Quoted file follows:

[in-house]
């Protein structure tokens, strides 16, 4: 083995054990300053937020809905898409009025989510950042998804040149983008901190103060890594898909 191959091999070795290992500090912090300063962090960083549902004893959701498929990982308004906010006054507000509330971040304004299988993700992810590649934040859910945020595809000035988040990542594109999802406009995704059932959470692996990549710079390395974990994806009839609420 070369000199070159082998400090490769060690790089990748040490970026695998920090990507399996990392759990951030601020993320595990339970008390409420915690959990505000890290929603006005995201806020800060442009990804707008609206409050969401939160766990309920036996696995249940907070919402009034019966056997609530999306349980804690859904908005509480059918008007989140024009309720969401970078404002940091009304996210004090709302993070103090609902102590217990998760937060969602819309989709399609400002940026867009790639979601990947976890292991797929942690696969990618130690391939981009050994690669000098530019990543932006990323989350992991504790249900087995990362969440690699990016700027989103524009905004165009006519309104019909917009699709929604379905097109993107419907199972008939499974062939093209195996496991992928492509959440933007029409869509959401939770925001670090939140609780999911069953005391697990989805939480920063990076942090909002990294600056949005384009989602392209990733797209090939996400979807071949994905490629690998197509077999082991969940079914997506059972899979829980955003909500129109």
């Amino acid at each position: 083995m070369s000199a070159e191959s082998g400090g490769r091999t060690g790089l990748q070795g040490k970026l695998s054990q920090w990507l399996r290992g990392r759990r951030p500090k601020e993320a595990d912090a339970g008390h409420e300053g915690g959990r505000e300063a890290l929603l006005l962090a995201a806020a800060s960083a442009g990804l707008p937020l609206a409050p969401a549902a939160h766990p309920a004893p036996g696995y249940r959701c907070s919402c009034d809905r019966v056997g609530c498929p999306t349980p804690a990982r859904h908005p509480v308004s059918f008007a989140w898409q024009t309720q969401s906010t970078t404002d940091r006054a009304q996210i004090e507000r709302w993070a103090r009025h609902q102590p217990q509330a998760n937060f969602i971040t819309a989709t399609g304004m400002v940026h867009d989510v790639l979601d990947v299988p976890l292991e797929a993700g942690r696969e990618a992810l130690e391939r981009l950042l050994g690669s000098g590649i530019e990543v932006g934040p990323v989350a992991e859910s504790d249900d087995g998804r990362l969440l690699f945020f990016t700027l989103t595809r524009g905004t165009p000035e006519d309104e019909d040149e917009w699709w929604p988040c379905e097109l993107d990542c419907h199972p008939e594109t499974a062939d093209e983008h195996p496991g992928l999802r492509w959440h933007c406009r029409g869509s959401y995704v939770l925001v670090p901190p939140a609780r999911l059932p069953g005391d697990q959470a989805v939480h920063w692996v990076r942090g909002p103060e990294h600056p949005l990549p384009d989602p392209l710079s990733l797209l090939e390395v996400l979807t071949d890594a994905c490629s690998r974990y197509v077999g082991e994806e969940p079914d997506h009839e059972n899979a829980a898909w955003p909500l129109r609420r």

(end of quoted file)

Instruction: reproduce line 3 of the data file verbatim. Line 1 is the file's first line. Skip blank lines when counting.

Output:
């Amino acid at each position: 083995m070369s000199a070159e191959s082998g400090g490769r091999t060690g790089l990748q070795g040490k970026l695998s054990q920090w990507l399996r290992g990392r759990r951030p500090k601020e993320a595990d912090a339970g008390h409420e300053g915690g959990r505000e300063a890290l929603l006005l962090a995201a806020a800060s960083a442009g990804l707008p937020l609206a409050p969401a549902a939160h766990p309920a004893p036996g696995y249940r959701c907070s919402c009034d809905r019966v056997g609530c498929p999306t349980p804690a990982r859904h908005p509480v308004s059918f008007a989140w898409q024009t309720q969401s906010t970078t404002d940091r006054a009304q996210i004090e507000r709302w993070a103090r009025h609902q102590p217990q509330a998760n937060f969602i971040t819309a989709t399609g304004m400002v940026h867009d989510v790639l979601d990947v299988p976890l292991e797929a993700g942690r696969e990618a992810l130690e391939r981009l950042l050994g690669s000098g590649i530019e990543v932006g934040p990323v989350a992991e859910s504790d249900d087995g998804r990362l969440l690699f945020f990016t700027l989103t595809r524009g905004t165009p000035e006519d309104e019909d040149e917009w699709w929604p988040c379905e097109l993107d990542c419907h199972p008939e594109t499974a062939d093209e983008h195996p496991g992928l999802r492509w959440h933007c406009r029409g869509s959401y995704v939770l925001v670090p901190p939140a609780r999911l059932p069953g005391d697990q959470a989805v939480h920063w692996v990076r942090g909002p103060e990294h600056p949005l990549p384009d989602p392209l710079s990733l797209l090939e390395v996400l979807t071949d890594a994905c490629s690998r974990y197509v077999g082991e994806e969940p079914d997506h009839e059972n899979a829980a898909w955003p909500l129109r609420r």